Yesterday we made the long drive over to Ellensburg for the eight annual rendezvous on the Yakima River held at the Canyon River Ranch and conducted by Reds Fly Shop. For those who’ve not been over there, both are collocated in the heart of the Yakima River Canyon – a Washington State scenic byway; it is a gem in the heart of north central Washington. Ridges and river carved cliffs with bighorn sheep often seen in the distance.
We left the clouds and rain of Gig Harbor to arrive almost three hours later for clouds and wind – the latter a not uncommon feature of the area. But the clouds lasted only a few hours; by early afternoon the sun was out; brilliant white cumulus clouds drifted by, and we had a warm (60s) afternoon.
As always, Reds brings in a number of well-known speakers and presenters. Unfortunately, there are too many things to attend. And when combined with the opportunity to test cast rods from a number of different rods, there is more than enough to do when not stopping to soak up the views the peaceful setting. Personally, the highlights for me are the seminars along the river.
This year the river was running very high and while the speakers weren’t able to wade out for demonstrations, their shore side instruction was still worthwhile.
We attended a Tom Larimer riverside seminar on trout spey. Tom is a very well known spey casting guide and instructor, and currently National Sales Manager for G. Loomis. Trout spey is becoming more widespread and Tom was quick to demonstrate how much one could do with a three-weight spey (equivalent to a five-weight single handed rod). It looked intriguing – but more money to spend…sigh.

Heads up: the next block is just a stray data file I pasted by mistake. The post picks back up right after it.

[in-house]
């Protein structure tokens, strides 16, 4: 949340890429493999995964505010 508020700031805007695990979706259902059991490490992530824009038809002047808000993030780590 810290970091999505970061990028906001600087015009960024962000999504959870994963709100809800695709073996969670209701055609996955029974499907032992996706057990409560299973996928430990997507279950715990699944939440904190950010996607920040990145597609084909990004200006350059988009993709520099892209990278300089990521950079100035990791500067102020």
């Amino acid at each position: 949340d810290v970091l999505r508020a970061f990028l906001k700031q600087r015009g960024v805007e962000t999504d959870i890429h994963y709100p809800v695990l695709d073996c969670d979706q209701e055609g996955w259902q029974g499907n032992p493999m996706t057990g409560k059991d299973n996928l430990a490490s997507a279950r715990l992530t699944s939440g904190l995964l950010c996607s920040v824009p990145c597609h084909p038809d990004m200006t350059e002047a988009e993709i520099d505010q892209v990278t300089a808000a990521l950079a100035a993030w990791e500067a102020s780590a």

Ben Paull of Olympic Peninsula Skagit Tactics (OPST) demonstrated what the very short OPST Commando Skagit heads would allow with a single-handed rod when fishing on a tight river with no room for a back cast.
Joe Rotter, co-owner of Reds, gave a brilliant presentation and demonstration on the upper meadow on improving one’s casting – emphasizing among many things the keys of keeping tip tension and improving one’s back cast. Joe made an interesting comment that he’s changed the way he teaches casting lately as his own casting has improved. Watching how his videos have changed over the years and how, for example, he’s changed the way he teaches the double haul, show how much deeper his understanding of fly casting has enabled him to help others improve their casting.
Joe made a comment to us a few years ago in a private conversation was that one of the things he’s hoped for the rendezvous is that it becomes more inclusive to include competitors of Reds who have attended. He said the more fly fishing is celebrated the better it is for everyone. Spending a sunny day on the Yakima it is easy to understand that sentiment.
We left with the same regret we always do. Driving back into the rain made it that much more difficult. We will likely be over the mountains and into the Canyon this year. But for sure, we already are looking forward to Reds Rendezvous IX in 2018.